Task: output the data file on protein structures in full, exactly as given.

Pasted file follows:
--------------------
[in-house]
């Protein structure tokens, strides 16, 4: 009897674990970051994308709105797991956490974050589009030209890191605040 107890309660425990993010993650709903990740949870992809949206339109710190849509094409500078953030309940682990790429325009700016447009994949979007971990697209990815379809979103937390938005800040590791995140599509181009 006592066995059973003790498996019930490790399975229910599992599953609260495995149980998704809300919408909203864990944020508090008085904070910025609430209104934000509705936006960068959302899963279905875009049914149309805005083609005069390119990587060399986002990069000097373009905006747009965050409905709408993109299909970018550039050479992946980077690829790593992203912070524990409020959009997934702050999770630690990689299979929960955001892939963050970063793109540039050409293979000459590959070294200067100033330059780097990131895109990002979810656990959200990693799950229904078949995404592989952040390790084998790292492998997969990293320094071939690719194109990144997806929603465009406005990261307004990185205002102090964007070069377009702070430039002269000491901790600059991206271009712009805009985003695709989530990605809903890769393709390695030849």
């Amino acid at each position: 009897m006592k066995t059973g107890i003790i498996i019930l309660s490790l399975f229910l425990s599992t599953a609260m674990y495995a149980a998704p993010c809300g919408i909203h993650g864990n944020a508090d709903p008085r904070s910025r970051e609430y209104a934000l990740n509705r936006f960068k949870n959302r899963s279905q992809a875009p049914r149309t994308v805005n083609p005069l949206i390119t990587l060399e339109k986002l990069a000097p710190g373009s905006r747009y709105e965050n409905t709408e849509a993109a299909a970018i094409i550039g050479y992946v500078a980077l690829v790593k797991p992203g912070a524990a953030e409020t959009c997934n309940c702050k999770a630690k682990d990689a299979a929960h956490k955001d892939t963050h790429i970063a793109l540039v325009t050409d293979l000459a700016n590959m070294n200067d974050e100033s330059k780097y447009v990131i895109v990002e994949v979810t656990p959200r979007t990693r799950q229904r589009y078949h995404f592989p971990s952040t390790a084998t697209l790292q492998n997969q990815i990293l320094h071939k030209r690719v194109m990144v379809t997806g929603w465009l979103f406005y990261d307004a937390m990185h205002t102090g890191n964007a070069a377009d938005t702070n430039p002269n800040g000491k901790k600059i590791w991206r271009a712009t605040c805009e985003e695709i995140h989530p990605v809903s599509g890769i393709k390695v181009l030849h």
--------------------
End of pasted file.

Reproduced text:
[in-house]
């Protein structure tokens, strides 16, 4: 009897674990970051994308709105797991956490974050589009030209890191605040 107890309660425990993010993650709903990740949870992809949206339109710190849509094409500078953030309940682990790429325009700016447009994949979007971990697209990815379809979103937390938005800040590791995140599509181009 006592066995059973003790498996019930490790399975229910599992599953609260495995149980998704809300919408909203864990944020508090008085904070910025609430209104934000509705936006960068959302899963279905875009049914149309805005083609005069390119990587060399986002990069000097373009905006747009965050409905709408993109299909970018550039050479992946980077690829790593992203912070524990409020959009997934702050999770630690990689299979929960955001892939963050970063793109540039050409293979000459590959070294200067100033330059780097990131895109990002979810656990959200990693799950229904078949995404592989952040390790084998790292492998997969990293320094071939690719194109990144997806929603465009406005990261307004990185205002102090964007070069377009702070430039002269000491901790600059991206271009712009805009985003695709989530990605809903890769393709390695030849």
């Amino acid at each position: 009897m006592k066995t059973g107890i003790i498996i019930l309660s490790l399975f229910l425990s599992t599953a609260m674990y495995a149980a998704p993010c809300g919408i909203h993650g864990n944020a508090d709903p008085r904070s910025r970051e609430y209104a934000l990740n509705r936006f960068k949870n959302r899963s279905q992809a875009p049914r149309t994308v805005n083609p005069l949206i390119t990587l060399e339109k986002l990069a000097p710190g373009s905006r747009y709105e965050n409905t709408e849509a993109a299909a970018i094409i550039g050479y992946v500078a980077l690829v790593k797991p992203g912070a524990a953030e409020t959009c997934n309940c702050k999770a630690k682990d990689a299979a929960h956490k955001d892939t963050h790429i970063a793109l540039v325009t050409d293979l000459a700016n590959m070294n200067d974050e100033s330059k780097y447009v990131i895109v990002e994949v979810t656990p959200r979007t990693r799950q229904r589009y078949h995404f592989p971990s952040t390790a084998t697209l790292q492998n997969q990815i990293l320094h071939k030209r690719v194109m990144v379809t997806g929603w465009l979103f406005y990261d307004a937390m990185h205002t102090g890191n964007a070069a377009d938005t702070n430039p002269n800040g000491k901790k600059i590791w991206r271009a712009t605040c805009e985003e695709i995140h989530p990605v809903s599509g890769i393709k390695v181009l030849h």